From the Journals

Screening for diabetes at normal BMIs could cut racial disparities


‘The time has come for USPSTF to offer more concrete guidance’

“While there is more work to be done on carefully examining the long-term risk–benefit trade-off of various diabetes screening, I believe the time has come for USPSTF to offer more concrete guidance on the use of lower thresholds for screening higher-risk individuals,” Dr. Kazi told this news organization.

The author of an accompanying editorial agrees, noting that in a recent commentary the USPSTF, itself, “acknowledged the persistent inequalities across the screening-to-treatment continuum that result in racial/ethnic health disparities in the United States.”

And the USPSTF “emphasized the need to improve systems of care to ensure equitable and consistent delivery of high-quality preventive and treatment services, with special attention to racial/ethnic groups who may experience worse health outcomes,” continues Quyen Ngo-Metzger, MD, Kaiser Permanente Bernard J. Tyson School of Medicine, Pasadena, California.

For other conditions, including cancer, cardiovascular disease, and infectious disease, the USPSTF already recommends risk-based preventive services.

“To address the current inequity in diabetes screening, the USPSTF should apply the same consideration to its diabetes screening recommendation,” she notes.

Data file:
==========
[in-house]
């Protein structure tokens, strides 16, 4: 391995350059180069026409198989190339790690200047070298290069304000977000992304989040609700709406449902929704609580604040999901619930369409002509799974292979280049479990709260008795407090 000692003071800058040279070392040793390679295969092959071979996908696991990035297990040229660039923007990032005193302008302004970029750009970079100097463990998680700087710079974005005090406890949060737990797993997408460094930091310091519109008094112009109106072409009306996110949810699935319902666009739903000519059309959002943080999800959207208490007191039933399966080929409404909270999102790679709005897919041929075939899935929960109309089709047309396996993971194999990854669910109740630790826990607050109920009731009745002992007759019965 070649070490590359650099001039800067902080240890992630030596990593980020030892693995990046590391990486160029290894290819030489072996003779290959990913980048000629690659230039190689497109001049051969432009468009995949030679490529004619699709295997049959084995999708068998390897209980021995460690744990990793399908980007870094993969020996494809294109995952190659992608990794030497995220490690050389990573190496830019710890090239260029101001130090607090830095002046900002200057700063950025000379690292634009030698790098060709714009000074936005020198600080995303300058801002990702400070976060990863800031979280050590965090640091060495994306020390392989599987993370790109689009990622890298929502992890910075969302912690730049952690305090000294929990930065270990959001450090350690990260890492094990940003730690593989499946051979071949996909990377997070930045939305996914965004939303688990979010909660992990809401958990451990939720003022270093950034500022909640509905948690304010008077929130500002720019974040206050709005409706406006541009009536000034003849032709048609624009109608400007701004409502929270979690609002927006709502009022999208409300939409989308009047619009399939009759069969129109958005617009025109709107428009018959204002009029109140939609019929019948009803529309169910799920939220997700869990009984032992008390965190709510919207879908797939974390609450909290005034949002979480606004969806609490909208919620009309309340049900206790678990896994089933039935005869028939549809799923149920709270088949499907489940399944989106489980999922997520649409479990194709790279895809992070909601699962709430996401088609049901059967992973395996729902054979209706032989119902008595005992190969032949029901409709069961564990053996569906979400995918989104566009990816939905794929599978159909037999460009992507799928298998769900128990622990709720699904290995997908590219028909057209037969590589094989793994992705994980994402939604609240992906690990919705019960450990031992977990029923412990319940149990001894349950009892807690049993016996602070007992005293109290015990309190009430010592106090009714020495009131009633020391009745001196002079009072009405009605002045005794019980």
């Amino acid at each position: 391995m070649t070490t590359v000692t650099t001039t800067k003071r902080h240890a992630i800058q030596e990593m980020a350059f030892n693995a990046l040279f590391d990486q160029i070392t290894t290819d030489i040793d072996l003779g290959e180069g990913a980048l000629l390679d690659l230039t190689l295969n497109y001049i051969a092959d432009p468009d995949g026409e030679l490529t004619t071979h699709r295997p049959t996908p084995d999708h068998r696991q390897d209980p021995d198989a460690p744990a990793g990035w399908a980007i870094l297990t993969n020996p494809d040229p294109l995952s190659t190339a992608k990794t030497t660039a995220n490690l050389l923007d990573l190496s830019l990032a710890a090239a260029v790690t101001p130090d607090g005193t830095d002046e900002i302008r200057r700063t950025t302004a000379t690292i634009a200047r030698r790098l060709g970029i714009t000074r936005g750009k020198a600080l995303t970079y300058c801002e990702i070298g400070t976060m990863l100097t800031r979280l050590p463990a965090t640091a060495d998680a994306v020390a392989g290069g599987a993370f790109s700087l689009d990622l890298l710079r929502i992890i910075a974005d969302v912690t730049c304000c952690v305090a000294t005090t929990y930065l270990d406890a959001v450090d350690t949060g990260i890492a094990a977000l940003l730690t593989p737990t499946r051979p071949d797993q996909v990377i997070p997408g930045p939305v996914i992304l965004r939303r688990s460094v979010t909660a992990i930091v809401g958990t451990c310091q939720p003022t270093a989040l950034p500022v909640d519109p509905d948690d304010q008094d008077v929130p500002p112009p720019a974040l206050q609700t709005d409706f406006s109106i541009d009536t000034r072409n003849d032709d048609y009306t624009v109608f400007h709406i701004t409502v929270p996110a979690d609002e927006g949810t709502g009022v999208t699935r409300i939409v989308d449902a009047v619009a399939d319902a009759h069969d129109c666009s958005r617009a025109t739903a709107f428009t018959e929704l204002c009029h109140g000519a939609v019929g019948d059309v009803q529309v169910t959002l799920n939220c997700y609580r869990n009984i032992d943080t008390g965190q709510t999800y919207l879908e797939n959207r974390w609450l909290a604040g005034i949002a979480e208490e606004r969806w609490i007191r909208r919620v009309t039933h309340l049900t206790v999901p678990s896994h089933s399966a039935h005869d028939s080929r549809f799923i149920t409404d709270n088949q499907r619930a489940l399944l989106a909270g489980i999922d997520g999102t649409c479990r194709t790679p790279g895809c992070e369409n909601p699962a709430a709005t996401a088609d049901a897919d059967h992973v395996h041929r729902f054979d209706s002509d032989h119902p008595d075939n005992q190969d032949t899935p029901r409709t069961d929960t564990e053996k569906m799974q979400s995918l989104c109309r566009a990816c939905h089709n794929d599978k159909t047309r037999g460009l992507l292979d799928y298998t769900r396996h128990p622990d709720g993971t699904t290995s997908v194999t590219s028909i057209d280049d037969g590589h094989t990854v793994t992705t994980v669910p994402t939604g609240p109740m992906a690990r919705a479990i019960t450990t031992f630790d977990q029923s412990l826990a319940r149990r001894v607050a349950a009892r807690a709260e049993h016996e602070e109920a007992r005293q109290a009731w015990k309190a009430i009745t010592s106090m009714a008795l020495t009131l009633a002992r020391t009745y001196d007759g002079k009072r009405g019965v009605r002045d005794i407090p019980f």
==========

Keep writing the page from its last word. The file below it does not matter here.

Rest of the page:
‘Implementation will require an eye for pragmatism’

Asked about how this recommendation might be carried out in the real world, Dr. Aggarwal said in an interview that, because all three minority groups with normal weight had similar diabetes risk profiles to White adults with overweight, “one way for clinicians to easily implement these findings is by screening all Asian, Black, and Hispanic adults ages 35-70 years with normal weight for diabetes, similarly to how all White adults ages 35-70 years with overweight are currently recommended for screening.”

Dr. Kazi said: “I believe that implementation will require an eye for pragmatism,” noting that another option would be to have screening algorithms embedded in the electronic health record to flag individuals who qualify.

In any case, “the simplicity of the current one-size-fits-all approach is alluring, but it is profoundly inequitable. The more I look at the empiric evidence on diabetes burden in our communities, the more the status quo becomes untenable.”

However, Dr. Kazi also noted, “the benefit of any screening program relates to what we do with the information. The key is to ensure that folks identified as having diabetes – or better still prediabetes – receive timely lifestyle and pharmacological interventions to avert its long-term complications.”

This study was supported by institutional funds from the Richard A. and Susan F. Smith Center for Outcomes Research in Cardiology. Dr. Aggarwal, Dr. Kazi, and Dr. Ngo-Metzger have reported no relevant relationships.

A version of this article first appeared on


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